As a developing market, Hungary has shown itself capable of
delivering life insurers above-average premium income growth.
However, with many developing markets come risks, as Hungary is
now showing as it battles to correct severe fiscal imbalances at
the expense of a drastic reduction in economic growthHungary’s life
insurance industry’s growth rate displayed a marked slow-down
during 2007, a development that became particularly evident in the
second and third quarters of the year, according to data from the
Association of Hungarian Insurance Companies (AHIC). Hungary’s
economic situation suggests that this may be the first sign of
tougher times ahead for insurers.
After achieving a record 39.2 percent increase in gross premium
income in 2006 to HUF420.65 billion ($2.43 billion), growth slowed
to 21.6 percent in the first quarter of 2007 compared with the
first quarter of 2006, while combined second and third quarter
growth in 2007 fell to only 2.1 percent compared with the
comparable quarters in 2006. On an annualised basis, third-quarter
gross premium income of HUF138.72 billion indicates that full-year
premium income in 2007 will be about HUF473 billion, up 12.6
percent and well below a CAGR of almost 19 percent achieved between
1997 and 2006.
Hungary’s life insurance industry’s strong growth in 2006 was
assisted by two key factors, one being introduction of taxation on
interest earnings on bank deposits in September 2006. Because life
insurance policies with a maturity of at least ten years and
pensions insurance policies with a maturity of at least three years
remained exempt from interest tax, this placed life insurers at an
advantage over banks. The result was “a redistribution among forms
of savings”, noted the AHIC.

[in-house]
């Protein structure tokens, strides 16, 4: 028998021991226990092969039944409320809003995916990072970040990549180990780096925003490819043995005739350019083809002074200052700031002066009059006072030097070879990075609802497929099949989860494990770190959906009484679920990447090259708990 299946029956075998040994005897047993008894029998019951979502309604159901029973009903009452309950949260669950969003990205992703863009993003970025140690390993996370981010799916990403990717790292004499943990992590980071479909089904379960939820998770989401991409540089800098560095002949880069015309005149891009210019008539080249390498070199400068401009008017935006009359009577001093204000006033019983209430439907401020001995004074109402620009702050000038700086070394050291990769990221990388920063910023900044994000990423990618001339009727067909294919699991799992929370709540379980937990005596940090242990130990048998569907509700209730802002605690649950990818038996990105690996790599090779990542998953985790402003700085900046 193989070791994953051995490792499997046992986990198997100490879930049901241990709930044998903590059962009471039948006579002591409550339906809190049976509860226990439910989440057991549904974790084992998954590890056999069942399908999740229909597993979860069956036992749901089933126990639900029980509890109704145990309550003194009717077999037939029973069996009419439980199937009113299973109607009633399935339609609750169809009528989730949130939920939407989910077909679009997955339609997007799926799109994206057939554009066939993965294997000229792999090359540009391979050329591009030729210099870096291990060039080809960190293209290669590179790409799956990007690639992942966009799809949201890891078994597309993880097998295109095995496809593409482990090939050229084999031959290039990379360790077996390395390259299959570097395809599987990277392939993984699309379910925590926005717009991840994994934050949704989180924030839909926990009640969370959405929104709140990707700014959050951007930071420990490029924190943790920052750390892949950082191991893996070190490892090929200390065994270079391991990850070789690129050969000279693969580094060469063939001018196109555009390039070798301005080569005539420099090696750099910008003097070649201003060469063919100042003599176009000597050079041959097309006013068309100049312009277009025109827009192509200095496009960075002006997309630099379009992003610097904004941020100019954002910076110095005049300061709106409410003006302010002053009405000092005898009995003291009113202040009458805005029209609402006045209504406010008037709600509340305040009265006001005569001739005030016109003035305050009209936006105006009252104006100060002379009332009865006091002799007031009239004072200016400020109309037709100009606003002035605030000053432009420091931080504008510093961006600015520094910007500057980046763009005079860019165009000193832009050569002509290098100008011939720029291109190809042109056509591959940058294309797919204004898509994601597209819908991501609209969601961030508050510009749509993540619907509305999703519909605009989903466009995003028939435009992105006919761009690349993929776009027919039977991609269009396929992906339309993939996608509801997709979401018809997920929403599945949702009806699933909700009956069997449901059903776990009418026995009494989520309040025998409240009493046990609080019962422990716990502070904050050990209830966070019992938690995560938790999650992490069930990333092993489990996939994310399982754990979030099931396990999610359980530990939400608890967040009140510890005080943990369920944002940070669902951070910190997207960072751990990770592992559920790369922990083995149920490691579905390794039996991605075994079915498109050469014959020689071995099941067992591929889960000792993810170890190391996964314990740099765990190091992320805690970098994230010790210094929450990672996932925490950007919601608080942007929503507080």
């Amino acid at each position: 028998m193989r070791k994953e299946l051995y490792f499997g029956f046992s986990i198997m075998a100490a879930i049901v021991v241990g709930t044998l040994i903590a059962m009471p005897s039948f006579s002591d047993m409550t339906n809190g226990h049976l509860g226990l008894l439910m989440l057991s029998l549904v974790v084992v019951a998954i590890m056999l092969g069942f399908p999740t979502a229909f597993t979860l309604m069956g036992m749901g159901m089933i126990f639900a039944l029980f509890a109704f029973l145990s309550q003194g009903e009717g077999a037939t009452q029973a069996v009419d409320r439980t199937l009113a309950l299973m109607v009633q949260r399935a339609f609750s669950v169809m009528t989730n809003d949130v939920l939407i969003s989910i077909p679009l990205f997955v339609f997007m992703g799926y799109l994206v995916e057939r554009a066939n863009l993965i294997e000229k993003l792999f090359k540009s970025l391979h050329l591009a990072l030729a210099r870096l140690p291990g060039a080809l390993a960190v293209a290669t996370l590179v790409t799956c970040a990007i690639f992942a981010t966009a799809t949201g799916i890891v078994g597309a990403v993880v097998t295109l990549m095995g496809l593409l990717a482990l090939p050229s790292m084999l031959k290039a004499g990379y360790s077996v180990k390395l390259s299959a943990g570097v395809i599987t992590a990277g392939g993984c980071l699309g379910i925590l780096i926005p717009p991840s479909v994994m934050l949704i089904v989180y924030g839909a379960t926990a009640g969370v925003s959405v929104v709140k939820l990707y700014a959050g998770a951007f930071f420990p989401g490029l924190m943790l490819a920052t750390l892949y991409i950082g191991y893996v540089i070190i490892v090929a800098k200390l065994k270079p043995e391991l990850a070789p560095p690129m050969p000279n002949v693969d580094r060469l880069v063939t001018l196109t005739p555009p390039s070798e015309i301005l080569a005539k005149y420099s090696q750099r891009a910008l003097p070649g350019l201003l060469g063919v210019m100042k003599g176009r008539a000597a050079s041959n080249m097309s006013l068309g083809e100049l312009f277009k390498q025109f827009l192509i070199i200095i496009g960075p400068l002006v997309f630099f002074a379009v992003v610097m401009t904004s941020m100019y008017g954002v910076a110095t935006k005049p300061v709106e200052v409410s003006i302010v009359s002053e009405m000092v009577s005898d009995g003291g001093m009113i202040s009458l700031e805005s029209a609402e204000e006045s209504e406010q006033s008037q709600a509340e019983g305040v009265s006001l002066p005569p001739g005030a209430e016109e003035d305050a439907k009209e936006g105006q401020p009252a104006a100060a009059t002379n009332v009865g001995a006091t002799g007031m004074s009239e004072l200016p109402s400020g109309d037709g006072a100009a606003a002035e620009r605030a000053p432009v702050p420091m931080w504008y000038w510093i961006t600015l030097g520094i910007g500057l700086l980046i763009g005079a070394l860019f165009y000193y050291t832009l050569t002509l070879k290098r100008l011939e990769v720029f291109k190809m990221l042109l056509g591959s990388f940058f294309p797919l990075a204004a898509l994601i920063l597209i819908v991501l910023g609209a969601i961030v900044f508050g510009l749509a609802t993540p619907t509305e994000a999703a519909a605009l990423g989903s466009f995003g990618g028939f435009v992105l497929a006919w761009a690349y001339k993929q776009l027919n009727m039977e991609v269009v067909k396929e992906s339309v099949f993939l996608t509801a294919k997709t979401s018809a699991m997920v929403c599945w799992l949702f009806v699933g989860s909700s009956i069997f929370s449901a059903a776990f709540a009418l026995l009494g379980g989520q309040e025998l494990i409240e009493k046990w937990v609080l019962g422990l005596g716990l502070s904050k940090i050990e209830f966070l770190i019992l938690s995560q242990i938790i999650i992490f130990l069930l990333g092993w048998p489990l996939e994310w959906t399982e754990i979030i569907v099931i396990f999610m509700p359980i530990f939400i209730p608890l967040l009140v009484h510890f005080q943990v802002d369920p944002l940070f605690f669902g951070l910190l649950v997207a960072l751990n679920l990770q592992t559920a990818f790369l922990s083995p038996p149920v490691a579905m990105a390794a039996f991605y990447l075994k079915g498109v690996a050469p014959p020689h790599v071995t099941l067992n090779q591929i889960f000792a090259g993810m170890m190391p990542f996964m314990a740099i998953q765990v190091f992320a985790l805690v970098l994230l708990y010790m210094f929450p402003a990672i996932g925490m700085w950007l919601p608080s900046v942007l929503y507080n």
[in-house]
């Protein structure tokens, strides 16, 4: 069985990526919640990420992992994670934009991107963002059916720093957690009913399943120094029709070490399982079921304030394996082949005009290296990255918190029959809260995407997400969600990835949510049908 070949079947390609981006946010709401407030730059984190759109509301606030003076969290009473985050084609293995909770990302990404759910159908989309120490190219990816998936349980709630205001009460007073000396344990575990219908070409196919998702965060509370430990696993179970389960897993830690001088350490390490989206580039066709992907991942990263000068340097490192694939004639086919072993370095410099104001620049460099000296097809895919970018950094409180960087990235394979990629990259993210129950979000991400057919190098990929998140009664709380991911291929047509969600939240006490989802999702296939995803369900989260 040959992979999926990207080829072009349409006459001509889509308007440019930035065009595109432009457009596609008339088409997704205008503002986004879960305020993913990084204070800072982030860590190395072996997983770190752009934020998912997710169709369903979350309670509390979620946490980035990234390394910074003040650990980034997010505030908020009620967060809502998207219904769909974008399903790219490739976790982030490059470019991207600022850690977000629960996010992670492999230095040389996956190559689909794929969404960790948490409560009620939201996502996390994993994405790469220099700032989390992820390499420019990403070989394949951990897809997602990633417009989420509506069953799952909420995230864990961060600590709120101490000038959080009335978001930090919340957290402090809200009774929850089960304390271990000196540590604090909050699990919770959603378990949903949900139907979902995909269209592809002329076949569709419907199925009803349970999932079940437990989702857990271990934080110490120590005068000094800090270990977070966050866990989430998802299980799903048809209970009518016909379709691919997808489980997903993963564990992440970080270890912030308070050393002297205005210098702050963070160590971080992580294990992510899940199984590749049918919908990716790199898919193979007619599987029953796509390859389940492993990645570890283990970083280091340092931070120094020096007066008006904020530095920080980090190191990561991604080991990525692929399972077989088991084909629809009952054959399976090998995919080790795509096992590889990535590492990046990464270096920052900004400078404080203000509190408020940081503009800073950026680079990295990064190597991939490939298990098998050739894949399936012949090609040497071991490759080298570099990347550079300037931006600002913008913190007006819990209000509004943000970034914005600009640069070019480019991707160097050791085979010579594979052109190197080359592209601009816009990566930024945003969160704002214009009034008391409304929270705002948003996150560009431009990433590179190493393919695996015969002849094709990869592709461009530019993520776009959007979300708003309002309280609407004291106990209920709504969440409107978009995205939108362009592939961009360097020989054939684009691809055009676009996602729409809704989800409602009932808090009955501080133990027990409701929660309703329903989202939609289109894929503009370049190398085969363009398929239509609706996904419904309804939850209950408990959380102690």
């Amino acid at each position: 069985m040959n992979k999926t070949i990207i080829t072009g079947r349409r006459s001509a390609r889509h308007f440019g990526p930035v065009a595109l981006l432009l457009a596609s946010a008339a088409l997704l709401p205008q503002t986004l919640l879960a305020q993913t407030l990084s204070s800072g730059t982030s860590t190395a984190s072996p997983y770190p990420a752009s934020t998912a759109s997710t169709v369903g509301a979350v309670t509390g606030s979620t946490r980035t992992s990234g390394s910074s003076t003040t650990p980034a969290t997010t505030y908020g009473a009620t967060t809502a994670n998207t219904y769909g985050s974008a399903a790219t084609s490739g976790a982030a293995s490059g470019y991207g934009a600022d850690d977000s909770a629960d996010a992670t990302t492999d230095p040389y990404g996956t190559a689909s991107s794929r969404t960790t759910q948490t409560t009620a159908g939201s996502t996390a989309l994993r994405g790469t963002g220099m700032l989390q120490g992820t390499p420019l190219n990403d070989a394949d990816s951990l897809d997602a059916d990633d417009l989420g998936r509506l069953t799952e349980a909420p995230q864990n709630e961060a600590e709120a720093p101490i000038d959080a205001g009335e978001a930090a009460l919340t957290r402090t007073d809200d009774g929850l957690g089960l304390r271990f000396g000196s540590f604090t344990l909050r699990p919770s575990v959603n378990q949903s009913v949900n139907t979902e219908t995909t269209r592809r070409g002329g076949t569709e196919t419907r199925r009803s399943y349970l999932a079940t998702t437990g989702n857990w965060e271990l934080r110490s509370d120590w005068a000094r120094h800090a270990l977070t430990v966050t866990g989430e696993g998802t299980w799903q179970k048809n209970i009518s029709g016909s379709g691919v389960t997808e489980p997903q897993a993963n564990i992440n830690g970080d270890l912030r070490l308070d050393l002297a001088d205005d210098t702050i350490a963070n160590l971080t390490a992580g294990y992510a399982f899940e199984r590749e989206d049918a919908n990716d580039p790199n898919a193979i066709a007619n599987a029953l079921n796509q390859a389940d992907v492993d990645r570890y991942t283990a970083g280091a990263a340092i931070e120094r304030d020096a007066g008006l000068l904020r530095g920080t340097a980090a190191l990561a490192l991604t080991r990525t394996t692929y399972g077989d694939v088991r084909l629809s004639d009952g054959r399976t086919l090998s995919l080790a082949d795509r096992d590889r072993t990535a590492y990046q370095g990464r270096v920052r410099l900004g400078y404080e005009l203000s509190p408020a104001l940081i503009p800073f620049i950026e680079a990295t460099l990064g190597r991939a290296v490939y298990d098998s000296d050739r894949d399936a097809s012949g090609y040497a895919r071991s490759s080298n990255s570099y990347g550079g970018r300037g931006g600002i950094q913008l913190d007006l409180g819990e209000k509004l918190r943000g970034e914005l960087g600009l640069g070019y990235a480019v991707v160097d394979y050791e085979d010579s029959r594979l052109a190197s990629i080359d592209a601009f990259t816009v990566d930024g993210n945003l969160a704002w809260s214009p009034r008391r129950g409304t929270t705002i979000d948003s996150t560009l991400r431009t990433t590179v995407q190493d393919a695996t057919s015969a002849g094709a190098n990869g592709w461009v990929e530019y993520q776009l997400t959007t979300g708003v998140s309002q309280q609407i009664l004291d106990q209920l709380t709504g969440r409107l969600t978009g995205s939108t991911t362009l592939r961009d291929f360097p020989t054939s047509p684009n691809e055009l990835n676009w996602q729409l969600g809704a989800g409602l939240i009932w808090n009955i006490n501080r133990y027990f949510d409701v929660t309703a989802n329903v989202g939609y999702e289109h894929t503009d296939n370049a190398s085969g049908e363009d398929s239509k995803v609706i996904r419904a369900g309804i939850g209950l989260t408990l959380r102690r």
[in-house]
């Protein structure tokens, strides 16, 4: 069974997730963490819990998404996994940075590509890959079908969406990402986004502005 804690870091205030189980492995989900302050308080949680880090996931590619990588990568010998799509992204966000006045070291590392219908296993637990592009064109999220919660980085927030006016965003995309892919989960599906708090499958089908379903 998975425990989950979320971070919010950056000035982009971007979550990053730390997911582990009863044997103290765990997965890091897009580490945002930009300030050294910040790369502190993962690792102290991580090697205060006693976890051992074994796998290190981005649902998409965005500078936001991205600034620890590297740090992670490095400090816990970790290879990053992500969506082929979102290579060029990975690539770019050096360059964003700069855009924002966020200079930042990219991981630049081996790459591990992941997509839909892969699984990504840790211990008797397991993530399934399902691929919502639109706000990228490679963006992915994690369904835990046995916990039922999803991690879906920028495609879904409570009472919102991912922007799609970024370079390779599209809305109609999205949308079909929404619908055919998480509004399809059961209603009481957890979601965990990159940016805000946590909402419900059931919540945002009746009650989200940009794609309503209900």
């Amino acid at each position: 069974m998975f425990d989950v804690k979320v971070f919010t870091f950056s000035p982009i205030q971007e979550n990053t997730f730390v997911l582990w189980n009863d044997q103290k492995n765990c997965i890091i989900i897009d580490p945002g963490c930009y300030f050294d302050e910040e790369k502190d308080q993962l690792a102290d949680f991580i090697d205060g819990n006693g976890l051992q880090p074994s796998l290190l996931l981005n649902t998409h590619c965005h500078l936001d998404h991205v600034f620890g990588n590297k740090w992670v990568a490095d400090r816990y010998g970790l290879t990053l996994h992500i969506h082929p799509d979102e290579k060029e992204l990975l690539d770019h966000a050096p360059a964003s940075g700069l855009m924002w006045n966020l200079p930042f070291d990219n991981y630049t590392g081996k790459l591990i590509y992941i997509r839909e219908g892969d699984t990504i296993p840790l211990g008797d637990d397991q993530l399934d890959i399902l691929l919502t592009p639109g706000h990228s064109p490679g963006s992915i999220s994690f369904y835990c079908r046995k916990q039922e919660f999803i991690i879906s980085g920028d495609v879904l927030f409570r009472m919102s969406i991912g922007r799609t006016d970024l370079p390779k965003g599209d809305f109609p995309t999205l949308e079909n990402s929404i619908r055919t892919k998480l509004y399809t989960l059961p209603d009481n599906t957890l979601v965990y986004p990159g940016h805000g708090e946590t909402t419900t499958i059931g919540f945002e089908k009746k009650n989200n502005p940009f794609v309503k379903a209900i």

The second factor propelling life insurance premium income growth
in 2006 was a looming economic crisis in Hungary. Economic
instability was driven by a burgeoning fiscal deficit that,
according to the AHIC, reached 9.2 percent of GDP in 2006, far
above the then-target of 4.7 percent. Hungary also faced a
significant deficit on the current account of its balance of
payments – 6 percent of GDP compared with an average 0.7 percent
deficit in European Union countries in 2006. Hungary joined the EU
The two imbalances sparked fears of a devaluation of the Hungarian
forint, sending savers scurrying into unit-linked life insurance
products, particularly those containing foreign assets. Adding
attraction was the returns many unit-linked products delivered in
2005; the top ten funds each recorded annual appreciation of 30
percent or more.
Unsurprisingly, the AHIC noted that unit-linked products were “the
engine of growth” in 2006 and their sales reflected this. Recurring
premium unit-linked products reflected 95.9 percent growth in
premium income to HUF140 billion, while single premium products
enjoyed a 73 percent increase to HUF107.76 billion. In total,
unit-linked products accounted for 58.9 percent of total life
insurance product sales, up from 44.3 percent in 2005 and 35.9
percent in 2004.
2006 was a great year for insurers but it was also the year
Hungary’s government, pressured by the EU Commission to radically
cut its budget deficit, began tackling economic problems by way of
a budget that put the brakes on economic growth. Measures taken
included raising taxes and cutting state subsidies on gas and
electricity, and were aimed at cutting state expenditure by 40
percent and raising tax revenues by 60 percent.
The measures have taken effect. In 2006 the budget deficit fell to
9.2 percent of GDP and, according to government estimates, fell to
about 5.7 percent in 2007. The 2008 target is 4 percent. Inflation
has, however, risen sharply and according to the Hungarian Central
Statistics Office (HCSO) stood at 7.4 percent in December 2007
compared with 6.5 percent in December 2006 and 3.3 percent in
Austerity measures have hit consumers and, combined with rising
inflation, have reversed an upward trend of real incomes. According
to Hungarian economic research body Ecostat, real wages fell by
2.63 percent between December 2005 and December 2006 and by 9.85
percent in the first ten months of 2007 compared with December
HCSO data reflects lower consumer purchasing power. For example, in
September 2007 retail sales were 4 percent lower than 12 months
earlier and final household consumption was down 2 percent.
Hungary’s GDP growth has also suffered, and according to Ecostat it
fell from 4.1 percent in 2005 to 3.9 percent in 2006 and 1.2
percent in the first ten months of 2007. Hungary’s GDP is forecast
by the EU Commission to grow by 2.6 percent in 2008.
Hungary’s economic situation indicates life insurers face tough
conditions for at least another year. In a market with a working
population of about 6 million served by 19 life insurers, the
smallest ten of which have average annual premium incomes of about
$35 million, consolidation cannot be ignored.